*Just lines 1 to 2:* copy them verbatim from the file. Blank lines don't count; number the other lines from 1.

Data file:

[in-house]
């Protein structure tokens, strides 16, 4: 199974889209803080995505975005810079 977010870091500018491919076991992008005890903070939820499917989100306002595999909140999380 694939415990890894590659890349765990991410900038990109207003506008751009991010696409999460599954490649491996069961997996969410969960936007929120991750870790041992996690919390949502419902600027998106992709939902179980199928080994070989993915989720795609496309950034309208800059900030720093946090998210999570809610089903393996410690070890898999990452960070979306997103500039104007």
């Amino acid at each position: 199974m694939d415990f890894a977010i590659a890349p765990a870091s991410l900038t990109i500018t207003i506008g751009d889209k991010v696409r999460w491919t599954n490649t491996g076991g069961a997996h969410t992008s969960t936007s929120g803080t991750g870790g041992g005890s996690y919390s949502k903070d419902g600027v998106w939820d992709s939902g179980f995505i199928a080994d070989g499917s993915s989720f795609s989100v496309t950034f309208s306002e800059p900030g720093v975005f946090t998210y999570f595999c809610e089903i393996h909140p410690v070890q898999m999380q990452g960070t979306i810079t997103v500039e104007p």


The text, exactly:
[in-house]
């Protein structure tokens, strides 16, 4: 199974889209803080995505975005810079 977010870091500018491919076991992008005890903070939820499917989100306002595999909140999380 694939415990890894590659890349765990991410900038990109207003506008751009991010696409999460599954490649491996069961997996969410969960936007929120991750870790041992996690919390949502419902600027998106992709939902179980199928080994070989993915989720795609496309950034309208800059900030720093946090998210999570809610089903393996410690070890898999990452960070979306997103500039104007």